Ohio, West Virginia, Pennsylvania Fracking Story Map
Feature image of a MarkWest Energy Hopedale cryogenic plant in Harrison County, Ohio, November 2020.
Ted Auch, FracTracker Alliance.
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An update on FracTracker’s aerial survey of unconventional oil and gas infrastructure and activities in northeast Pennsylvania to southern Ohio and central West Virginia
It has been several years since we updated our audience on the aerial surveying, we have been doing in collaboration with our partners at LightHawk and my trusty DJI Mavic drone. What we have seen in places like Pennsylvania’s Loyalsock State Forest, Central West Virginia, and Guernsey County, Ohio over the last couple of years would be impossible to believe if we had not seen it with our own eyes. We have seen corporate welfare when Pennsylvania handed over the public’s commons for pennies on the dollar to the fracking industry, poorly regulated gas gathering pipelines traversing beautiful forests and hollers of West Virginia, and a massive natural gas power plant construction site that has so altered the lives of neighborhoods in Byesville, Ohio.
As to the latter situation I was so moved by the stories of Kevin and Marlene Young that I was compelled to revisit this site several times to document Caithness’ construction process. This power plant is being built atop an abandoned underground pillar coal mine that had to be filled in to stabilize the site, resulting in a massive amount of earth moving and dust! For more on the plight of Kevin and Marlene please look at the amazing story Julie Grant at the Allegheny Front in December of 2020.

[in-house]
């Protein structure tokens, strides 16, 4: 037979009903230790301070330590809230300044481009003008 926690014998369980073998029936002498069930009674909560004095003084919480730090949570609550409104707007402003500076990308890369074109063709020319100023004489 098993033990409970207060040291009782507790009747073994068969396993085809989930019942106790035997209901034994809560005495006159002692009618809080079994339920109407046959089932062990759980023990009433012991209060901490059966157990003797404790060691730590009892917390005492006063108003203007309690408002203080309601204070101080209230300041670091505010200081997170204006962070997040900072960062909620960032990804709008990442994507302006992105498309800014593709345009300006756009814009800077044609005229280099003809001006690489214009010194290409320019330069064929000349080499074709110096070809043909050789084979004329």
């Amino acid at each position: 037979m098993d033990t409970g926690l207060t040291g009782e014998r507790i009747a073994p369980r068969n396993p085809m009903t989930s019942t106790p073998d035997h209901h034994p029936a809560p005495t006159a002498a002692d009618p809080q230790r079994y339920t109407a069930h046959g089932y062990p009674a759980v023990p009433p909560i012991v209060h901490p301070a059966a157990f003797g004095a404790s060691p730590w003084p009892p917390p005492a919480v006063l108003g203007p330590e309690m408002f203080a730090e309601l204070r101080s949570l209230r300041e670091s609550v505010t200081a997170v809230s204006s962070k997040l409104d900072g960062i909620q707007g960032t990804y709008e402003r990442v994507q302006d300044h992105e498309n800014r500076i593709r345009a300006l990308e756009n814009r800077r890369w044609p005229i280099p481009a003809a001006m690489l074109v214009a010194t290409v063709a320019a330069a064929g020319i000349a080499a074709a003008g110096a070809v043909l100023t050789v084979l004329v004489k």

Our updated aerial survey is part of a larger effort to compile our industry imagery in a more organized and topical way than we have in prior years. This effort by me and Rebecca Johnson resulted in a new imagery platform hosted on Flickr that is organized by topic and location (i.e., All images are georeferenced). We started this migration exercise at the outset of COVID in March of 2020 and to date we have uploaded nearly 2,000 photos parsed into nearly 50 albums that have been viewed 212,000 since the Fall of 2020. These albums include the refinery corridor from Corpus Christi, Texas up to the frac sand mines of West Central Wisconsin, on into the 48217-zip code of Southwest Detroit, and east to the Loyalsock State Park. We were recently honored to present this effort at Halt The Harm’s Friday Coffee Hour a couple weeks ago and you can find that presentation here. Additionally, these images have played an integral role in various publications and presentations including a Unitarian Universalist Congregation of Cleveland presentation I gave with Dr. Deb Cowden in April of 2021 as part of their Earth Day festivities.
Ohio, West Virginia, Pennsylvania Fracking Story Map
This interactive story map explores fracking infrastructure in Ohio, Pennsylvania, and West Virginia through aerial imagery. Explore six different geographies using the tabs on the top menu. This story map is best viewed on a desktop in full screen.
I decided to distill this story map down to the geographies where I have spent most of my time in the last couple years: Northeastern Pennsylvania down along the Ohio River to the Ohio counties of Belmont and Monroe. I have grown quite fond of this region’s landscapes and its people many of whom have continuously been in the crosshairs of the resource extractives industry and to varying degrees have pushed back or welcomed the associated boom-bust cycles.
Regardless, it is critical that we tell the stories of these communities and ecosystems to outsiders that have developed overly generalized and extremely disconnected narratives about Appalachia. My goal with this imagery has always been to reconnect the fracking industry to its complete suite of activities and impacts because they have spent way too long decoupling themselves from their needs in terms of infrastructure, waste disposal, and water demands all along the supply chain from well pad to processing and export infrastructure along river valleys or coastal hubs like Corpus Christi and the Gulf Coast more broadly.